Some gay rights advocates went so far as to urge the United States to boycott the games, but President Obama shot the idea down. A boycott would be unfair to the athletes who had worked so hard to qualify, Obama said in news conference in August. “One of the things I am looking forward to,” he added, “is maybe some gay or lesbian athletes bringing home the gold, silver or bronze.”
      Gay rights advocates kept at the issue, raising concerns whether LGBT athletes themselves could be arrested if, for example, they waved rainbow flags during the games or spoke out in favor of gay rights. As the games drew closer, Putin again tried to allay the concerns. Gay and lesbian visitors could be “relaxed and calm” while in Sochi, Putin said in remarks broadcast by Russian state news media in mid-January. “But, please, leave the children alone,” he added.
      Putin also tried to redirect the spotlight by stating, incorrectly, that even though gay sex is legal within Russia, it continues to be criminal within the United States. In fact, the U.S. Supreme Court ruled anti-sodomy laws unconstitutional in 2003. Still, in an op-ed in the Washington Post on Jan. 31, Yale law professors Ian Ayres and William Eskridge suggested Putin might have at least half a point. They likened Russia’s anti-homosexual propaganda law with so-called “no homo” laws on the books in eight states that prohibit promoting or advocating homosexuality. Among those states: Utah, host to the 2002 Winter Olympics.
      The controversy over the Russian law was a distraction not just for Putin but also for the International Olympic Committee, which insists on viewing the games as above either politics or nationalism. IOC officials simultaneously reaffirmed support for Principle 6, which prohibits discrimination in the games, while warning that athletes were not to engage in political demonstrations while participating.
      For the opening ceremonies, athletes appeared to abide by the admonition, except for the Greek team, who wore gloves with rainbow-colored finger tips. But IOC President Thomas Bach gave the nondiscrimination principle a shout-out in his remarks at the opening ceremonies. In a passage addressed to the athletes, Bach declared: “Yes, it is possible — even as competitors — to live together under one roof in harmony, with tolerance and without any form of discrimination for whatever reason.”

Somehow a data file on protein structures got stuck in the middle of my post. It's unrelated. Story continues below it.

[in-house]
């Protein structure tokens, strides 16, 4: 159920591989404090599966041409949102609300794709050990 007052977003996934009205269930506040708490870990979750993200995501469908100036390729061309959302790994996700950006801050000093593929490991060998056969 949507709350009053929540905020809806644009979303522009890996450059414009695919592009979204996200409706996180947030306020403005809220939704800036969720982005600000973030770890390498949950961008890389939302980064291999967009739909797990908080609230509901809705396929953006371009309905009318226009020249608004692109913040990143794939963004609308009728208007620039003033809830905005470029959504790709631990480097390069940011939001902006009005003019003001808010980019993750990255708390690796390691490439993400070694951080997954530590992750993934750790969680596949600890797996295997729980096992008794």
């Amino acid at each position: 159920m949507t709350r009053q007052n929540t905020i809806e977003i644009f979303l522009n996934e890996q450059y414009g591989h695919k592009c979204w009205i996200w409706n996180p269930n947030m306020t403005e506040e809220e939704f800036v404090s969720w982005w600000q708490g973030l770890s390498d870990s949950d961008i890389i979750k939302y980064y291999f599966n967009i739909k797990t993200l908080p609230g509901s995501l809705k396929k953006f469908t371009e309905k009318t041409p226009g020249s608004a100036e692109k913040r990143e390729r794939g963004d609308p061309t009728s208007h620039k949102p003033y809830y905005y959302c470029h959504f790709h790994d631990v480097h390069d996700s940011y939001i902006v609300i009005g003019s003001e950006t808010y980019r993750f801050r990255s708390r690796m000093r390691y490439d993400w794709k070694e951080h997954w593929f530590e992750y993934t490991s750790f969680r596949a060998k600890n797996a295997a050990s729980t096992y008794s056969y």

Gay rights advocates tweaked NBC afterward for cutting that paragraph from its broadcast; some of Bach’s other remarks against discrimination, however, were included. During the ceremony itself, some gays could not resist noting that the Russian composer Tchaikovsky — whose Swan Lake brought the paean to Mother Russia to a close — was himself gay.
      Americans know full well that sports, however apolitical, can be a vehicle for advancing tolerance. Witness the importance of Jackie Robinson’s breaking the color barrier in major league baseball and the pleas by LGBT advocates today for gay college and professional athletes to come out. In an ironic twist, Russia has helped ensure that the 2014 Winter Olympics will be remembered not just for the games but also for the nondiscrimination principle that the host country itself fails to follow.

Sunday, February 2, 2014

Ultimate Penalty for an Ultimate Crime?

       When President Kennedy decided to appoint his brother Robert to be attorney general, he joked about possibly announcing the decision by opening the door at 3 o’clock in the morning and whispering, “It’s Bobby.” Attorney General Eric Holder appears to have adopted something of the same, low-key public relations strategy last week [Jan. 30] when he announced the government’s decision to seek the death penalty against Boston Marathon bombing defendant Dzhokhar Tsarnaev.
       Holder passed up the chance to appear personally before reporters and cameras to make the announcement. Instead, he issued a terse, two-sentence statement, timed to coincide with the government’s filing of the eight-page notice of intent to seek the death penalty in federal court in Boston. “The nature of the conduct at issue and the resultant harm compel this decision,” Holder said.
       Holder may have decided to take the prosecutorial high road by passing up an opportunity to look tough in a high-profile criminal case. But it also possible that Holder, who is personally opposed to the death penalty, had no desire to be so visibly associated with the decision.